• 16: By law there is no interest rate risk, no currency rate risk and no maturity mismatch.
  • 17: By law matching between loans to member banks and Swiss Pfandbriefe, as both are denominated in CHF and have the same terms. Derivatives are not used, as there are no currency rate risk, no interest rate risk and no maturity mismatch.
  • 18: Derivatives are not used, as there are no currency rate risk, no interest rate risk and no maturity mismatch.
  • 19: Not relevant, due to low LTV. Outstanding historical track. No loss since establishment of PfG (1931).
  • 20: Not relevant, due to low LTV. Outstanding historical track. No loss since establishment of PfG (1931).
  • 21: By law.
  • 22: Risk management and limits include: 1) Law requires cash flow matching between loans to member banks and Swiss Pfandbriefe 2) Substantial free assets in liquid form (repo capable: SNB GC bond basket holdings can be repoed against CHF to EUREX counterparties) 3) Several cash flow concentration limits per member bank, monitored daily 4) Maturity extension for defined contracts (private placements of Swiss Pfandbriefe of "Limmat" program).
  • 23: Risk management and limits include: 1) Law requires cash flow matching between loans to member banks and Swiss Pfandbriefe 2) Substantial free assets in liquid form (repo capable: SNB GC bond basket holdings can be repoed against CHF to EUREX counterparties) 3) Several cash flow concentration limits per member bank, monitored daily 4) Maturity extension for defined contracts (private placements of Swiss Pfandbriefe of "Limmat" program).
  • 24: A breach of liquidity risk mitigants is not allowed as the liquidity buffer is stipulated by law.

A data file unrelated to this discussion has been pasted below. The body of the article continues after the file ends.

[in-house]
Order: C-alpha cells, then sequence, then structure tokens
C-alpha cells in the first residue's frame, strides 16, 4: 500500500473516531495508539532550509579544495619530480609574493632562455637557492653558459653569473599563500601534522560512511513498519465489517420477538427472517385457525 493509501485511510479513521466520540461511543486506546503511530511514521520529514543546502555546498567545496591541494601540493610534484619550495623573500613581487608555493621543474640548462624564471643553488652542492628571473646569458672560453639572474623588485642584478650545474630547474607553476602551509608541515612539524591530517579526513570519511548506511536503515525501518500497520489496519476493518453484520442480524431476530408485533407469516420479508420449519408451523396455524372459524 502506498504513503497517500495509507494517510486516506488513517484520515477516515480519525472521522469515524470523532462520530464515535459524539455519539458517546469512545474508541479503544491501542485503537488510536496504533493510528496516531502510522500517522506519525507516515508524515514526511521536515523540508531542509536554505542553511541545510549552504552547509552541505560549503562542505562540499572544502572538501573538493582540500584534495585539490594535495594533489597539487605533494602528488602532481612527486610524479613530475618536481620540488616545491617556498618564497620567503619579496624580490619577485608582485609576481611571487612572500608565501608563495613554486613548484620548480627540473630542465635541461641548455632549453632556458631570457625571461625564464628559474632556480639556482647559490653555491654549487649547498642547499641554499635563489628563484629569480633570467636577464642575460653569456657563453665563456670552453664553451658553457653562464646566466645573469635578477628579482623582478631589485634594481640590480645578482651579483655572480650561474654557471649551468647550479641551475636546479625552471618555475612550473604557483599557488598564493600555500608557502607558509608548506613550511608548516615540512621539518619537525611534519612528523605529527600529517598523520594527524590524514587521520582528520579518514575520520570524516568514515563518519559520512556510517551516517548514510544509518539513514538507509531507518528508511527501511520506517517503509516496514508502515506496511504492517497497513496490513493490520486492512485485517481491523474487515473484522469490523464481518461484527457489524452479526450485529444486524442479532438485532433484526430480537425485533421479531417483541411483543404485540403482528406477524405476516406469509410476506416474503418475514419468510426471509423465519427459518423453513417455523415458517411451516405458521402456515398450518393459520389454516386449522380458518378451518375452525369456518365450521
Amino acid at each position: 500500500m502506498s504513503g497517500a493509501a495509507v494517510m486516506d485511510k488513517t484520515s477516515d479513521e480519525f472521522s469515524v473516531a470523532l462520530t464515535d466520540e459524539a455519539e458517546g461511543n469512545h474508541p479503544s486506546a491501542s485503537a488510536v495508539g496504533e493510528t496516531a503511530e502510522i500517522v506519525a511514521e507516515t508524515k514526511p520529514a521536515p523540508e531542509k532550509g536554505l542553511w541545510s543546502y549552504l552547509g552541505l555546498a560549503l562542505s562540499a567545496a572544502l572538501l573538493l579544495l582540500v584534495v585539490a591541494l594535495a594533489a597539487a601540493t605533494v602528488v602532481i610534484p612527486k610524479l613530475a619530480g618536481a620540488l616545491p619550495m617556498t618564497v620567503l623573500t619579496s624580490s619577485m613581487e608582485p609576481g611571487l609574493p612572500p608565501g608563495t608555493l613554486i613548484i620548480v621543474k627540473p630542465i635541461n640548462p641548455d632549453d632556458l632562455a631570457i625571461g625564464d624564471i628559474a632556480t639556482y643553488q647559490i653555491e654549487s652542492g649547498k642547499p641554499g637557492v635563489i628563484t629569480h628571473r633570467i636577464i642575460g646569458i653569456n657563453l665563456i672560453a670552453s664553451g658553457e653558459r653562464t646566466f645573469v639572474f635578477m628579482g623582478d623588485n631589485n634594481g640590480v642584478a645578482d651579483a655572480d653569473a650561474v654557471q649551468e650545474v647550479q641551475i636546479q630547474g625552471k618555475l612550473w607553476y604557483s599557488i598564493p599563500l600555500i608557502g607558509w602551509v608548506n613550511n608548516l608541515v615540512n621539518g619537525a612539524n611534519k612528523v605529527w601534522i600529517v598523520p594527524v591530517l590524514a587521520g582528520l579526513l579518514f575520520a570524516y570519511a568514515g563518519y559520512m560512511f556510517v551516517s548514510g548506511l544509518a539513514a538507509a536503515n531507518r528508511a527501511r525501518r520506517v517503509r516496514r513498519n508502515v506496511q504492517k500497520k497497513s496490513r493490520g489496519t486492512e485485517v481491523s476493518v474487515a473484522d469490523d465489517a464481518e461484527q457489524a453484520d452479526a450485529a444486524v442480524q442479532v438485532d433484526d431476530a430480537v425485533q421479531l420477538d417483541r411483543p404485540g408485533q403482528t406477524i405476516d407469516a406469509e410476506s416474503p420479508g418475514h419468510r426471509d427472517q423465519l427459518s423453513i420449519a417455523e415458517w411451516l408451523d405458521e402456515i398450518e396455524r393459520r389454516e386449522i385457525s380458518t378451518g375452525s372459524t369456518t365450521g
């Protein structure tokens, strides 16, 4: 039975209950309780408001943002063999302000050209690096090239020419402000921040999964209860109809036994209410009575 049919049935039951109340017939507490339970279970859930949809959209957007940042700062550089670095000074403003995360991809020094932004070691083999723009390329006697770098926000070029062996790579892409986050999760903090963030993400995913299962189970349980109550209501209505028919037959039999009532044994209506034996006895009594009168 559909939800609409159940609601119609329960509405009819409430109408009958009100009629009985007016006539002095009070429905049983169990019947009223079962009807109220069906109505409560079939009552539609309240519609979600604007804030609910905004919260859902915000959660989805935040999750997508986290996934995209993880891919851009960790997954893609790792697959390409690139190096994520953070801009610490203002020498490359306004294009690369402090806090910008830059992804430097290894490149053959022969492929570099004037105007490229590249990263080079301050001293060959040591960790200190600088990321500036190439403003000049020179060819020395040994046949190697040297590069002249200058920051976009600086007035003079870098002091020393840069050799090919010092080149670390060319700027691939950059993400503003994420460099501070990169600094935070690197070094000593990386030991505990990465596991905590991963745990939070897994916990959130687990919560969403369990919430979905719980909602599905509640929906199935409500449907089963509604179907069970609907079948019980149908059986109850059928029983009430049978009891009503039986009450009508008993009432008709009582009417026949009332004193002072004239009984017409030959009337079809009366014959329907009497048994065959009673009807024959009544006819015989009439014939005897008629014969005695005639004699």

• 25: The Swiss Pfandbrief system is twofold. The two Swiss Pfandbrief institutes are the outsourced cover pool of their member banks. The Pfandbrief institutes value the coverage (only mortgages) completely independent of the member banks and supervise them daily.
  • 26: Reports to member banks, rating agency, auditors, shareholders, Federal Finance Department, Swiss exchange authorities, corporate website.
  • 27: Yes, by Swiss Pfandbrief law and Swiss Financial Market Authority (FINMA) regulations.
  • 28: Overcollateralisation of at least 8 % is measured after valuation of mortgage loan and individual LTV of max. 66.7 %.
  • 29: Law based action by the Swiss Financial Market Supervisory Authority (FINMA). A breach of liquidity risk mitigants is not allowed as the liquidity buffer is stipulated by law.
  • 30: Yes, as per Pfandbrief law only the two Swiss Pfandbrief institutes are legally permitted to issue Swiss Pfandbriefe.
  • 31: Yes, according to Swiss Pfandbrief law.
  • 32: Supervision of the Swiss Pfandbrief institutes, the issuance of Swiss Pfandbriefe and the member banks.
  • 33: Yes, based on Swiss Pfandbrief law and Swiss Banking law.
  • 34: The Pfandbrief institutes select and valuate the cover pool fully independent of the member bank (who grants the mortgage to the house owner) and supervises the cover pool daily.
  • 35: See answer above (VI.5)
  • 36: If a member bank goes insolvent (as opposed to a Swiss Pfandbrief institute), the Swiss Pfandbriefe will be satisfied according to the conditions of the issue and they will be repaid at the time of their contractual maturity. Automatic acceleration only occurs in a case of bankruptcy of the Pfandbrief institute.
  • 37: The cover pool consists only of eligible mortgage loans as per cover pool register.
  • 38: There are no significant other creditors than Pfandbrief bondholders due to special bank principle.
  • 39: n.a. (no derivative instrument)
  • 40: n.a. (derivatives are not permitted by law)
  • 41: Part of SNB GC Basket (CHF)
  • 42: Defined by law.